Being right-handed certainly helps DeAngelo, but knowing Alain Vigneault he’ll struggle to trust a player who’s irresponsible on the defensive side of the puck. DeAngelo will have to show Vigneault he can be trusted in his own end.
Ryan Graves, D
Defenseman Ryan Graves is another solid option on the backend. Graves was selected 110th overall in the fourth round of the 2013 draft and has spent the past two seasons with the Hartford Wolfpack of the AHL.
In 2015-16 – Graves’ first pro season – the 6-foot-5, 226-pounder scored nine goals, registered 21 points and represented the Wolfpack at the AHL All-Star Game. Last year, Graves went for eight goals, 30 points and 69 penalty minutes but was a -17.
Graves is a prototypical defensive-defenseman that boasts an impressive skating stride and a high hockey IQ. At his size, he’s an opponent’s nightmare in close-quarter battles and isn’t afraid to mix it up.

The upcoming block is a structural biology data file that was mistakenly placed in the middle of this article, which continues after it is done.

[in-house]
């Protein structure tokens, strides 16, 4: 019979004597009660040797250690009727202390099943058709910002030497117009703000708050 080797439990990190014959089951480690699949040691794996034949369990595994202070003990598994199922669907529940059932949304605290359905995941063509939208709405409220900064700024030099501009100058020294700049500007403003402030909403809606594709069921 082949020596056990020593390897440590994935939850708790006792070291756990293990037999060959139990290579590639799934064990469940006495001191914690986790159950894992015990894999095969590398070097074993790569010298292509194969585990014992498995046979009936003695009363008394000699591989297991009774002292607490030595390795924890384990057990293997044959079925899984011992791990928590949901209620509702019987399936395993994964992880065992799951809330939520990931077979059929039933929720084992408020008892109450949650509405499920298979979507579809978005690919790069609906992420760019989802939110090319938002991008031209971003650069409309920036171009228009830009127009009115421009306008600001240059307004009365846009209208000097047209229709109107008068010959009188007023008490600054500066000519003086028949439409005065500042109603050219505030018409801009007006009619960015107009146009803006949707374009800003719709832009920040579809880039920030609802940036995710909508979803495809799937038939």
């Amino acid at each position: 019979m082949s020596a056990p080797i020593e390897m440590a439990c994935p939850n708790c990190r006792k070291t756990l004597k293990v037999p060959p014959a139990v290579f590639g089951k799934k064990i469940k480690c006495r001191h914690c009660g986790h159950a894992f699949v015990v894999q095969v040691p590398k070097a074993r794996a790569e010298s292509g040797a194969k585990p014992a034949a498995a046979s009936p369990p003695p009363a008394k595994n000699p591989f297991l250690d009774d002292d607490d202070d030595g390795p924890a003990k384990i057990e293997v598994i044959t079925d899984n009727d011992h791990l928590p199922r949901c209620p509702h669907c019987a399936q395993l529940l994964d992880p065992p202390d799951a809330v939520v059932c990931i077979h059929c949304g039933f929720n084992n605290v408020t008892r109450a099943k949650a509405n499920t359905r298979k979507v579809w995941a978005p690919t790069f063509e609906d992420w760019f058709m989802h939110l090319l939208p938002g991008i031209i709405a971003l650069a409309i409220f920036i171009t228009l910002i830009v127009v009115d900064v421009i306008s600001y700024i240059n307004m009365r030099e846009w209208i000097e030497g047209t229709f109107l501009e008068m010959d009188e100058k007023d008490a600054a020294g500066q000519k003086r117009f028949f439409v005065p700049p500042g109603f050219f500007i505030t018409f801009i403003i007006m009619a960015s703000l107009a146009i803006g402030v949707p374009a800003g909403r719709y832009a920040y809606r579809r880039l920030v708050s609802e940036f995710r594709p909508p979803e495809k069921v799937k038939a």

Though offensive production is not the highlight of his game, Graves led the Wolfpack with 124 shots on goal roughly halfway through last season’s campaign and recorded a 103.4 MPH slapshot at the 2015-16 AHL All-Star Skills Competition.
With two years of pro hockey under his belt, Graves will get a long, hard look in camp, especially if the coaching staff wants to get bigger. As a lefty, there are few players ahead of him in the depth chart, but if Marc Staal is moved or phased out Graves would be a good like-for-like replacement on opening night or at some point during the season.
Cristoval “Boo” Nieves, C/W
A second-round pick of the Rangers back in 2012, Boo Nieves also spent last season with Hartford and registered six goals and 18 points in 40 games.
Nieves nearly made the Rangers’ opening-night roster in October despite being injured in the final game of the Traverse City prospect tournament in September. After Nieves missed the bulk of training camp and participated in only one preseason game, head coach Alain Vigneault nearly included the centerman in his first-game squad based on his skating ability and size. Instead, Nieves would be called up in November and played in one game against the Vancouver Canucks.